Spotlight shifts the focus away from the church to examine how an entire community can become complicit in an unspoken crime. The journalism thriller draws excitement from joining disparate dots throughout the film, eventually taking shape to form the bigger picture. With its convincingly mundane scenes of journalists bashing phones and trawling through dusty records, McCarthy buries discernible visual styles and cinematography behind the pressing issue of script and story. Perhaps the filmmakers felt that their subject was in fact too important to be aesthetically pleasing. Instead, we’re faced with gut-wrenching stories of victim of abuse head on, and even in one case a complacent paedophile priest. You’ve been warned: this film is hard to swallow.

After his striking role in Alejandro Gonzalez Inarittu’s Birdman at the last Academy Awards only last year, Michael Keaton returns once more as Walter “Robby” Robinson. He does far quieter work here than in Birdman, taking on the role of Spotlight stalwart, shaken by the extent of the paedophilia scandal. Rachel McAdams, as Sacha Pfeiffer, takes on the role of a compelling reporter who regularly attends mass with grandma, but soon rapidly begins to lose residual connection with the church as the hidden truths unfold. Pfeiffer presents us with beautiful cinematic moments that balance the distant crisis of faith with the real and present courage of conviction. And last but not least Mark Ruffalo, as Mike Renzendes. The strength of his performance is carried by his passion and long-suppressed outbursts of emotion. He gives a brilliantly calibrated physical portrayal of a born investigator.

We see the personal transformation of all of principle members of Spotlight when the truth begins to unfold. But you seriously can’t listen to traumatic abuse stories and not feel impacted. The psychological impact of their traumatic experiences are rarely explored in mainstream cinema – which is what draws me to the film even more.

I’ve come to realise that Spotlight’s greatest strength is in the way it defies being chopped into components. To its core this is an ensemble film with characters harmonising like ingredients in a satisfying meal. We’re presented with the horrible specificity of victim stories and the subsequent negligence of the community. There is really no tidy moral to take away from this film, and that is the enthralling power of this masterpiece. A story like Spotlight shouldn’t end in comfort. Instead, it leaves your skin prickling – both at the despicable business of secret-keeping and the courage and resourcefulness that rivetingly overturns it. On some dark and unspoken level, no one ever wants to know.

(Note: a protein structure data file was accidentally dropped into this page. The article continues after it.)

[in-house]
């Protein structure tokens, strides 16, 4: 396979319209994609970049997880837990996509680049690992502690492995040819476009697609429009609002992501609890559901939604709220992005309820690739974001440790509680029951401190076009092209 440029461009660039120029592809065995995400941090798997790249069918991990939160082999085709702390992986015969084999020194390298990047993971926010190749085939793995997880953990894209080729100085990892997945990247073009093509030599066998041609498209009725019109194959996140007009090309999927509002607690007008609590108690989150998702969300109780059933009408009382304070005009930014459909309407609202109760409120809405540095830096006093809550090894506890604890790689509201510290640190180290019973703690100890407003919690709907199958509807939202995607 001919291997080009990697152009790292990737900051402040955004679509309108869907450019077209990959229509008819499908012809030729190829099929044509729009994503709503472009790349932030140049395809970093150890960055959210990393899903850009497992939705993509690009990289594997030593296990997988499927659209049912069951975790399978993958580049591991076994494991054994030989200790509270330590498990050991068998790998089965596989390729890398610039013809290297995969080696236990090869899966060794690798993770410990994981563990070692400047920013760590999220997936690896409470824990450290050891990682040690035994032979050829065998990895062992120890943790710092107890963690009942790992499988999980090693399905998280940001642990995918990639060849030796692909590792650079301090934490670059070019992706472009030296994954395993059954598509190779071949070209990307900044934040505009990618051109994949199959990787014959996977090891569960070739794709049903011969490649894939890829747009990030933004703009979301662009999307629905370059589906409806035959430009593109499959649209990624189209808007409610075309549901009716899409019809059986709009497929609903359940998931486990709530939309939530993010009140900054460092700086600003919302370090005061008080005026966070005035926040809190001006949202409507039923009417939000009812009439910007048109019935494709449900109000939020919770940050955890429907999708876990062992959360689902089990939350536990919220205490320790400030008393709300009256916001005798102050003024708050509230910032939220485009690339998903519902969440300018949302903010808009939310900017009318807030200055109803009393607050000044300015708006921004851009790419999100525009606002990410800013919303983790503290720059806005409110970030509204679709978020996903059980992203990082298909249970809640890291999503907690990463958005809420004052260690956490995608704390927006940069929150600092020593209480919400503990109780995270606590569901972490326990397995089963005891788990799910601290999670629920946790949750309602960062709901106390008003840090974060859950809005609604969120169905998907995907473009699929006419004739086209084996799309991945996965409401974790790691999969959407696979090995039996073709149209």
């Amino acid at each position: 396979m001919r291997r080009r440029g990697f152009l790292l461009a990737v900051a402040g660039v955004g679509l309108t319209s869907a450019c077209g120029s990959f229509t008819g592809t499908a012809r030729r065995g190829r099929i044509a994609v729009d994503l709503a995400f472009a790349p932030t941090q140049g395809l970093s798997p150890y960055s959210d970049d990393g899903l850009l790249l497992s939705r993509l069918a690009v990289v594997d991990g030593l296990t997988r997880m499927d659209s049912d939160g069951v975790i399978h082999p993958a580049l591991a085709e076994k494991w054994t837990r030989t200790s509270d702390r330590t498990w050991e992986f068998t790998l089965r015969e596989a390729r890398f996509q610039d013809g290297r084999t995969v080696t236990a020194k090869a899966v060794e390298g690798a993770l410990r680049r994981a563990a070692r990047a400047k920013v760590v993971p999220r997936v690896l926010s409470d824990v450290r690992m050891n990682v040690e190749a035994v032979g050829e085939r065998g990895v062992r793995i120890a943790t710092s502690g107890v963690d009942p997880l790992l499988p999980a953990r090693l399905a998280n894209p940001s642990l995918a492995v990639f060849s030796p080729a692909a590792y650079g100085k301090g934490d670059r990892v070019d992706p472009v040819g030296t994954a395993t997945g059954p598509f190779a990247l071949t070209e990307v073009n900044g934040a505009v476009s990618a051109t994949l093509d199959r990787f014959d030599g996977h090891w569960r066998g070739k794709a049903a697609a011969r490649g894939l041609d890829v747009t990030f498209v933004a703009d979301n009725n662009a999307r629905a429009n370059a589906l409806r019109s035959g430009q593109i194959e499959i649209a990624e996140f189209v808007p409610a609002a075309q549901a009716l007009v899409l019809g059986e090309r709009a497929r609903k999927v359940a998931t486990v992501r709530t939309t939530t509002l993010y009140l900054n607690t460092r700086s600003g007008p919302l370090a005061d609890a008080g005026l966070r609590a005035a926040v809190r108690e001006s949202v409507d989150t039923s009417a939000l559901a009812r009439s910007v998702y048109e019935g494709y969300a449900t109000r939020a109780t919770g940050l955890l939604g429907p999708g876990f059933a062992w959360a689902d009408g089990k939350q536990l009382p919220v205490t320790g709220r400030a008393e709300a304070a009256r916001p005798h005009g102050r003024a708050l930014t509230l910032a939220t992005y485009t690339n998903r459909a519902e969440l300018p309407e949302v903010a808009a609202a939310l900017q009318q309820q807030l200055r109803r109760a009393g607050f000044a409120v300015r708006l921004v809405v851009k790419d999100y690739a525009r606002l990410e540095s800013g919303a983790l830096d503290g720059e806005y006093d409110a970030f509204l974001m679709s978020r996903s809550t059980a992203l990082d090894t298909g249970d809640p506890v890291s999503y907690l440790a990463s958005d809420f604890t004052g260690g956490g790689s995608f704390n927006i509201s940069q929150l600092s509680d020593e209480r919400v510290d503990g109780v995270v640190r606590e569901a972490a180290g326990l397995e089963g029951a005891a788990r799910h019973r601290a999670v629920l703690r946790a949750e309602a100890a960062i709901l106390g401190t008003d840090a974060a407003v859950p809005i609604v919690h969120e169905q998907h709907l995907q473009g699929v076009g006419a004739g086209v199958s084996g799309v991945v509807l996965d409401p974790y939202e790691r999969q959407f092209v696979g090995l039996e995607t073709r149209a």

Would I recommend this film? Absolutely. This is my 5/5 and my 10/10.

★★★★★

 

The Immigrant (2013)

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The Immigrant isn’t just set in the past, but feels like it’s been rediscovered from another time. The latest film from award-winning director James Gray ignites outdated modes of film making and highlights the perfect details behind a luckless Polish woman’s difficulty in attaining the American dream. The intelligence, maturity and honesty of this work is outstanding and a little bewildering to say the least.

Upon arrival at Ellis Island, Ewa is immediately separated from her beloved sister Magda, ignored by her uncle and threatened with deportation back to Poland. All seems hopeless for Ewa until Bruno comes along with the promise of boarding and work at his theatre, which quickly proves as nothing more than a high-class brothel. However kindness arrives in the form of a charming travelling magician who falls for Ewa, meanwhile causing Bruno to become immensely jealous.

The Immigrant has a melodramatic edge to it, but there remains something too fragile and tense about the actress in the role. The film delivers a performance that’s quite integral and charming, but also surprisingly forceful. You can never predict the behaviour and emotions of characters intertwined in the thick plot. The immigrant is almost a fatuous love story in a world haunted by fear. Bruno and Orlando are grown men with weapons, but their devotion to Ewa doesn’t make their actions feel any less immature. For such a gorgeous, thoughtful film, The Immigrant is more of an intellectual experience than an emotional one – mainly as a result of Ewa’s commiserating but never quite heartbreaking problems.

The Immigrant is a simple love story in an undoubtedly terrifying adult world of hate, fear and abandonment. The film unfolds at its own pace, building slowly, perhaps even tediously towards its emotionally relieving conclusion.  Such an incredible movie – and so cold too.

★★★★☆